Employees engage young learners at Woodland STEM Night
ATC employees recently participated in the Woodland Elementary STEM Night in Kingsford, Mich. About 300 kindergarten through fourth grade students and 500 parents attended the event. ATC was one of 16 local businesses to participate.
Models and materials table
ATC employees offered various models of transmission line structures, samples of conductor material, an insulator and a bird diverter for students to interact with and learn about. The kids loved looking at the different types of t-line structures including the lattice tower, steel monopole, wood H-frame and a Lego tower. We asked students if they knew what the structures were for, and many students knew that they were for electricity, and some even knew the difference between conductors and insulators. They were surprised at how big the conductors were!
Forestry activity table
The kids also participated in a fun, educational activity where they got to learn about tree anatomy. Our employees used wood cookies (cross sections of small trees two to three inches in diameter) with one side painted white and a small hole drilled for twine to tie a loop for the kids to hang their art. The students got to decorate the painted side as a snowman. On the unpainted side, the kids learned to age their snowman art by counting the tree rings. There were a handful of students that already knew how to age a tree, but most did not, and all enjoyed figuring out how old their snowman was. One student made it a challenge to find the oldest tree cookie snowman, which was 23 years old.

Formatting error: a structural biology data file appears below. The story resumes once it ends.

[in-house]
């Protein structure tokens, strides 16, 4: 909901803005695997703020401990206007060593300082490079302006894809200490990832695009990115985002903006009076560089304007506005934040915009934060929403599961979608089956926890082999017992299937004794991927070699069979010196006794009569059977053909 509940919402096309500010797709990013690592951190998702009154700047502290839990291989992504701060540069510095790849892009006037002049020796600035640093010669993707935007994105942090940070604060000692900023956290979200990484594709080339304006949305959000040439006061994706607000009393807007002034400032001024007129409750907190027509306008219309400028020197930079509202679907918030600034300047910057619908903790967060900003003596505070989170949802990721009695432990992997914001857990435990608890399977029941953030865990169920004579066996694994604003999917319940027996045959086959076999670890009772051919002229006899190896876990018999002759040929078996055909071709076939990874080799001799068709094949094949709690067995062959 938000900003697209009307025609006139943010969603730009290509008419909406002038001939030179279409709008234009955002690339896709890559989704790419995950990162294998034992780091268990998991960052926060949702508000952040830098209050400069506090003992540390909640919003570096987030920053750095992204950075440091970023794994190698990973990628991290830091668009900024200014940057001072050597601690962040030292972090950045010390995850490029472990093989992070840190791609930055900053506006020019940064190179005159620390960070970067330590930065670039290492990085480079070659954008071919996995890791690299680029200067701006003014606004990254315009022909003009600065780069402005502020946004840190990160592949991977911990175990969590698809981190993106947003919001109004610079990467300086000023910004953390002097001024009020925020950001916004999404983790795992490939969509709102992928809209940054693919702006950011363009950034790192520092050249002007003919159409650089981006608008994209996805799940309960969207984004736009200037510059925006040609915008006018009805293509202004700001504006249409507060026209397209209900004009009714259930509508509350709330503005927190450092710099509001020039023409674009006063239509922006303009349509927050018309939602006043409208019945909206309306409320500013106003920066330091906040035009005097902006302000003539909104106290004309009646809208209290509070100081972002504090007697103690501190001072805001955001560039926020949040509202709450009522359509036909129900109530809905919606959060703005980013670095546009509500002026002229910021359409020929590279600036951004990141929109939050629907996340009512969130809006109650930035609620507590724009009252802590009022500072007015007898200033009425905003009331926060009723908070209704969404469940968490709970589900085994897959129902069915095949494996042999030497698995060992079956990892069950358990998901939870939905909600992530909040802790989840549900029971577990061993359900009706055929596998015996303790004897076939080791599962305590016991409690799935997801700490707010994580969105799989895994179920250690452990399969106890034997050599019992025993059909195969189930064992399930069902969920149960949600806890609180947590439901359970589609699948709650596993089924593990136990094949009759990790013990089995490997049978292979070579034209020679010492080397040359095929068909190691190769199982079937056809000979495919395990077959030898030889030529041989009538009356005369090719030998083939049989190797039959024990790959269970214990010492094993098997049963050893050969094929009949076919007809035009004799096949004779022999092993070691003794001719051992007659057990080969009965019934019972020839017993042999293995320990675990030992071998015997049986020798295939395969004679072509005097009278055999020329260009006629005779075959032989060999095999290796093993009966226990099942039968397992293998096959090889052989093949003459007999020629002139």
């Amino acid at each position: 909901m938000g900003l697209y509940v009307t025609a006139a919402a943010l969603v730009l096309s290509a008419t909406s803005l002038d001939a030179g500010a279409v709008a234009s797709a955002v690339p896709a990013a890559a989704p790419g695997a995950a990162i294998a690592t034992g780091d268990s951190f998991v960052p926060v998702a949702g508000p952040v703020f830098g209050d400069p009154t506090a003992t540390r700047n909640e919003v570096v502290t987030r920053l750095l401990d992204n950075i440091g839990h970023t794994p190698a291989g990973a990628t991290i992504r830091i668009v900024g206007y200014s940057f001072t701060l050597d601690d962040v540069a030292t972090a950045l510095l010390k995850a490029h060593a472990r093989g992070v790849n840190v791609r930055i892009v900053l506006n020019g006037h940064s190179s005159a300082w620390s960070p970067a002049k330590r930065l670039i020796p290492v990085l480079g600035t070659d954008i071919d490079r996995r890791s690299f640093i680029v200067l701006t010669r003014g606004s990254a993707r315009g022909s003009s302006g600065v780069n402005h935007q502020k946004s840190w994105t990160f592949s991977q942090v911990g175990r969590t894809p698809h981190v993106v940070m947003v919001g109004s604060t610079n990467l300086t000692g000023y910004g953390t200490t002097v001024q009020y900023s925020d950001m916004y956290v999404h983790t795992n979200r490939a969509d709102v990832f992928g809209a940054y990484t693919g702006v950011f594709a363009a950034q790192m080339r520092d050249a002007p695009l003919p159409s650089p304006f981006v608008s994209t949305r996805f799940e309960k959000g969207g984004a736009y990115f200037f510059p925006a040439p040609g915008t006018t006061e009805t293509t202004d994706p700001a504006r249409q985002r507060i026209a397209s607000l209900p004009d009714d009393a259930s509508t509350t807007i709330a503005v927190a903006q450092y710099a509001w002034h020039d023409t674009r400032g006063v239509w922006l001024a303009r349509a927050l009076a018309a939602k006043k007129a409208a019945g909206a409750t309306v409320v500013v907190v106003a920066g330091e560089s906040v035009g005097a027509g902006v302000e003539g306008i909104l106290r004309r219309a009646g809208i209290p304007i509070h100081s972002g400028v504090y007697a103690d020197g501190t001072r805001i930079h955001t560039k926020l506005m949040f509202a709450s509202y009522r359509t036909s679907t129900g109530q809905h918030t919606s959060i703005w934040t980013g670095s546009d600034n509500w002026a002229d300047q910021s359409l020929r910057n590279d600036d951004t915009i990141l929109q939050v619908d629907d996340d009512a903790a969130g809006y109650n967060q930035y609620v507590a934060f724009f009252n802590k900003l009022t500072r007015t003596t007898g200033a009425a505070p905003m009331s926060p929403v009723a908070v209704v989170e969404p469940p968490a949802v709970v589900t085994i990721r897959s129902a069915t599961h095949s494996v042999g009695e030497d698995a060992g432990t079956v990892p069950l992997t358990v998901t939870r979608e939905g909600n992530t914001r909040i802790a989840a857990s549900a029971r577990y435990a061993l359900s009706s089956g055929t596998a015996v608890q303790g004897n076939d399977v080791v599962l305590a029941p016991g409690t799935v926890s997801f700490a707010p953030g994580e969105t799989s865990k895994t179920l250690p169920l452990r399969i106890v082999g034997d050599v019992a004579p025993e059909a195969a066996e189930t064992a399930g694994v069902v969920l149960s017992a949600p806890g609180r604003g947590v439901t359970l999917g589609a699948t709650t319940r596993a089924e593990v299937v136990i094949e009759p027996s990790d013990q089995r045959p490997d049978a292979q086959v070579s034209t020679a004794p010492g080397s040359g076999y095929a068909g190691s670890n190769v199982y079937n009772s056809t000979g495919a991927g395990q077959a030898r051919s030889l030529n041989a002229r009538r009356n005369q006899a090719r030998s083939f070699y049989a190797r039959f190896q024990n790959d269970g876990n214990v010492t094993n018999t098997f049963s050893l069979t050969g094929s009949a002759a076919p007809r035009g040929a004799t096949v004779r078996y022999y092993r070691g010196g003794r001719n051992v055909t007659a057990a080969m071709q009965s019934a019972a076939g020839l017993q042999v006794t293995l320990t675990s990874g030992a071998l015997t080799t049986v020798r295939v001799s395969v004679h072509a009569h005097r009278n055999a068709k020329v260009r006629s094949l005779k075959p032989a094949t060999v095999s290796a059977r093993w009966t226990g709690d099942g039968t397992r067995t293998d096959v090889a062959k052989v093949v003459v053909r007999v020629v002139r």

Additionally, we displayed a couple of cross sections from a larger oak tree that died from oak wilt in 2020. The tree was 70 years old. The cross sections displayed a timeline of major US history events that happened during that tree’s life, beginning in 1950.
While looking at the cross sections, one employee, who is a vegetation management specialist, had conversations with children and parents about what can be learned from trees such as atmospheric conditions from hundreds to thousands of years ago. Our employee explained that cross sections can also tell us when a tree is having difficulty growing due to conditions such as drought, flooding, fire and disease based on how large or small each annual growth ring was. The employee also described how trees move water and nutrients up and down the tree, as well as across the tree via medullary rays. We used these conversations with kids and parents to talk about the importance of having the right tree in the right place, and why ATC needs to manage vegetation on our rights-of-way for safety and electric reliability.
Essentially, the event was filled with electric transmission education disguised as fun activities – a great way for kids to learn about what we do at ATC!